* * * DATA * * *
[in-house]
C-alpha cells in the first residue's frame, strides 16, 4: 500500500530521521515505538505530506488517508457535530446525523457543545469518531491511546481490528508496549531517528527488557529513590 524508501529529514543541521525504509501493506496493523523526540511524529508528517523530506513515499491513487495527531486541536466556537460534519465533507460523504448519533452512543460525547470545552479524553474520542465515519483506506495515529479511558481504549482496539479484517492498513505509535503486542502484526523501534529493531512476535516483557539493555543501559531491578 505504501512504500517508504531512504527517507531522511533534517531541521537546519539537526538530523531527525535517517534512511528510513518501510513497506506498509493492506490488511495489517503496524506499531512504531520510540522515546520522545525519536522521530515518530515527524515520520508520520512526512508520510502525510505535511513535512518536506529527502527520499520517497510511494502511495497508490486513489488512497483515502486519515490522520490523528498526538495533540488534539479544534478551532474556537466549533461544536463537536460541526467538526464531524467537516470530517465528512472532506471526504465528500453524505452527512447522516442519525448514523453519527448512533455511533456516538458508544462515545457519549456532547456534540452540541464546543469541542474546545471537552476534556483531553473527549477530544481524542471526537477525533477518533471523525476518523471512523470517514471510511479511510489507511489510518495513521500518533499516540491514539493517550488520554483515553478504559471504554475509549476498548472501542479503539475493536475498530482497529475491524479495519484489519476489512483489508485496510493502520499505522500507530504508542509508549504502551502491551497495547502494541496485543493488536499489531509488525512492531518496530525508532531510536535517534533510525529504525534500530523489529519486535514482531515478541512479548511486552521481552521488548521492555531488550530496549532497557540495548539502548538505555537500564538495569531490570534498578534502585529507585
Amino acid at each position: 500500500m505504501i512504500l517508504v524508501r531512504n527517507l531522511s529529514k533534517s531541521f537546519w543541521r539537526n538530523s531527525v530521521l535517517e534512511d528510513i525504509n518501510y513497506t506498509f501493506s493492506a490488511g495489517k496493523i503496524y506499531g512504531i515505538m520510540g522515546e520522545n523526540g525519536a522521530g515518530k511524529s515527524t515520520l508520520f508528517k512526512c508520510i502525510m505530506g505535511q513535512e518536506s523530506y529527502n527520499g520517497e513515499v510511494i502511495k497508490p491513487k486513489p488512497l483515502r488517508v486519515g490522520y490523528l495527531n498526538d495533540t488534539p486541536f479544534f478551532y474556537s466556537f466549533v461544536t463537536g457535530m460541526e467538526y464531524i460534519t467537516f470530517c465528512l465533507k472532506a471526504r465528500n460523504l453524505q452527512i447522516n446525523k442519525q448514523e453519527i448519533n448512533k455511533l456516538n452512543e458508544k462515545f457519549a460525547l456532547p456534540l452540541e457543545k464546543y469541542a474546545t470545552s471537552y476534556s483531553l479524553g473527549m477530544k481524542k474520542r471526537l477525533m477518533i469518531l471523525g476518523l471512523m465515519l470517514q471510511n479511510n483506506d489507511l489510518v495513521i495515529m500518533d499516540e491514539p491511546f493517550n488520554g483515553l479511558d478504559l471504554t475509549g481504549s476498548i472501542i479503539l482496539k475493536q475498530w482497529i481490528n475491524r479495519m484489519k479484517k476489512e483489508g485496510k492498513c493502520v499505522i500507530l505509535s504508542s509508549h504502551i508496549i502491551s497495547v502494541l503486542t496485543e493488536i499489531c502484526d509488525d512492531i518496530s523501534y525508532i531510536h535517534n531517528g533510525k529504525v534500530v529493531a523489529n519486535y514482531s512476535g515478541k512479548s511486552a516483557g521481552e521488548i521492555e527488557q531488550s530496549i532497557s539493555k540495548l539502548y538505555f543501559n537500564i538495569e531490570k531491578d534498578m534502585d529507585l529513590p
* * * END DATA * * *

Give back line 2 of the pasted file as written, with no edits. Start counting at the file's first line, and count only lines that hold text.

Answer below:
C-alpha cells in the first residue's frame, strides 16, 4: 500500500530521521515505538505530506488517508457535530446525523457543545469518531491511546481490528508496549531517528527488557529513590 524508501529529514543541521525504509501493506496493523523526540511524529508528517523530506513515499491513487495527531486541536466556537460534519465533507460523504448519533452512543460525547470545552479524553474520542465515519483506506495515529479511558481504549482496539479484517492498513505509535503486542502484526523501534529493531512476535516483557539493555543501559531491578 505504501512504500517508504531512504527517507531522511533534517531541521537546519539537526538530523531527525535517517534512511528510513518501510513497506506498509493492506490488511495489517503496524506499531512504531520510540522515546520522545525519536522521530515518530515527524515520520508520520512526512508520510502525510505535511513535512518536506529527502527520499520517497510511494502511495497508490486513489488512497483515502486519515490522520490523528498526538495533540488534539479544534478551532474556537466549533461544536463537536460541526467538526464531524467537516470530517465528512472532506471526504465528500453524505452527512447522516442519525448514523453519527448512533455511533456516538458508544462515545457519549456532547456534540452540541464546543469541542474546545471537552476534556483531553473527549477530544481524542471526537477525533477518533471523525476518523471512523470517514471510511479511510489507511489510518495513521500518533499516540491514539493517550488520554483515553478504559471504554475509549476498548472501542479503539475493536475498530482497529475491524479495519484489519476489512483489508485496510493502520499505522500507530504508542509508549504502551502491551497495547502494541496485543493488536499489531509488525512492531518496530525508532531510536535517534533510525529504525534500530523489529519486535514482531515478541512479548511486552521481552521488548521492555531488550530496549532497557540495548539502548538505555537500564538495569531490570534498578534502585529507585